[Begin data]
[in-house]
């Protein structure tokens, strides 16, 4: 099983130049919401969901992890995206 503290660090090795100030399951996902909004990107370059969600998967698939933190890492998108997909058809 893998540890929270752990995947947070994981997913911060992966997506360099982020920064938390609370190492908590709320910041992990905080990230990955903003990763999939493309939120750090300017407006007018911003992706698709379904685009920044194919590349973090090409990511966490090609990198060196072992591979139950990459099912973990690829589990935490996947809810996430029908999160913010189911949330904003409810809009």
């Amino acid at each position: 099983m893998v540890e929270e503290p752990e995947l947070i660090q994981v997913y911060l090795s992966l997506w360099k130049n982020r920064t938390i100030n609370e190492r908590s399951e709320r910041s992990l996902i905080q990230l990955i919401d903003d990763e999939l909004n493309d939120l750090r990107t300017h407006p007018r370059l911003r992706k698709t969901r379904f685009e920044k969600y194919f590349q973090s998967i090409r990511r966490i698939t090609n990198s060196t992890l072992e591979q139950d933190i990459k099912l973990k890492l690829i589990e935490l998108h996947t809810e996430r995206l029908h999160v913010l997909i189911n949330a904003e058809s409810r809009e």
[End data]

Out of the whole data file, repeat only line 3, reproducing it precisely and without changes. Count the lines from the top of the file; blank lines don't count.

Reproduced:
């Amino acid at each position: 099983m893998v540890e929270e503290p752990e995947l947070i660090q994981v997913y911060l090795s992966l997506w360099k130049n982020r920064t938390i100030n609370e190492r908590s399951e709320r910041s992990l996902i905080q990230l990955i919401d903003d990763e999939l909004n493309d939120l750090r990107t300017h407006p007018r370059l911003r992706k698709t969901r379904f685009e920044k969600y194919f590349q973090s998967i090409r990511r966490i698939t090609n990198s060196t992890l072992e591979q139950d933190i990459k099912l973990k890492l690829i589990e935490l998108h996947t809810e996430r995206l029908h999160v913010l997909i189911n949330a904003e058809s409810r809009e």